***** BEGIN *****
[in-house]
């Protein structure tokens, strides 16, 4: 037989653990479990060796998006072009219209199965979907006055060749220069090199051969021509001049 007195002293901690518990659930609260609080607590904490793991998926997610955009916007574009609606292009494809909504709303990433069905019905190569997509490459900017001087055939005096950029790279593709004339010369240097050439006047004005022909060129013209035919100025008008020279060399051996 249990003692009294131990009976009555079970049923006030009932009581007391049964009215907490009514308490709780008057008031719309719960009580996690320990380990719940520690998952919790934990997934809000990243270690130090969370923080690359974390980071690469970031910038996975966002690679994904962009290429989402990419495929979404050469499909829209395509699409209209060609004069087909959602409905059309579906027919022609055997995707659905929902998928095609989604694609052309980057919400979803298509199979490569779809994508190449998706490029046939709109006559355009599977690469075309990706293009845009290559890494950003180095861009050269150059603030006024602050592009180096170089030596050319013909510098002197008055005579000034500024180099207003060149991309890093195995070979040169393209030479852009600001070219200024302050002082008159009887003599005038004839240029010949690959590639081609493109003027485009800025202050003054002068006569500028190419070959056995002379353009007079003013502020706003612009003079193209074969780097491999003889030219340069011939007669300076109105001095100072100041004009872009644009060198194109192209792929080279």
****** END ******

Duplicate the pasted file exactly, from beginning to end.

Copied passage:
[in-house]
């Protein structure tokens, strides 16, 4: 037989653990479990060796998006072009219209199965979907006055060749220069090199051969021509001049 007195002293901690518990659930609260609080607590904490793991998926997610955009916007574009609606292009494809909504709303990433069905019905190569997509490459900017001087055939005096950029790279593709004339010369240097050439006047004005022909060129013209035919100025008008020279060399051996 249990003692009294131990009976009555079970049923006030009932009581007391049964009215907490009514308490709780008057008031719309719960009580996690320990380990719940520690998952919790934990997934809000990243270690130090969370923080690359974390980071690469970031910038996975966002690679994904962009290429989402990419495929979404050469499909829209395509699409209209060609004069087909959602409905059309579906027919022609055997995707659905929902998928095609989604694609052309980057919400979803298509199979490569779809994508190449998706490029046939709109006559355009599977690469075309990706293009845009290559890494950003180095861009050269150059603030006024602050592009180096170089030596050319013909510098002197008055005579000034500024180099207003060149991309890093195995070979040169393209030479852009600001070219200024302050002082008159009887003599005038004839240029010949690959590639081609493109003027485009800025202050003054002068006569500028190419070959056995002379353009007079003013502020706003612009003079193209074969780097491999003889030219340069011939007669300076109105001095100072100041004009872009644009060198194109192209792929080279």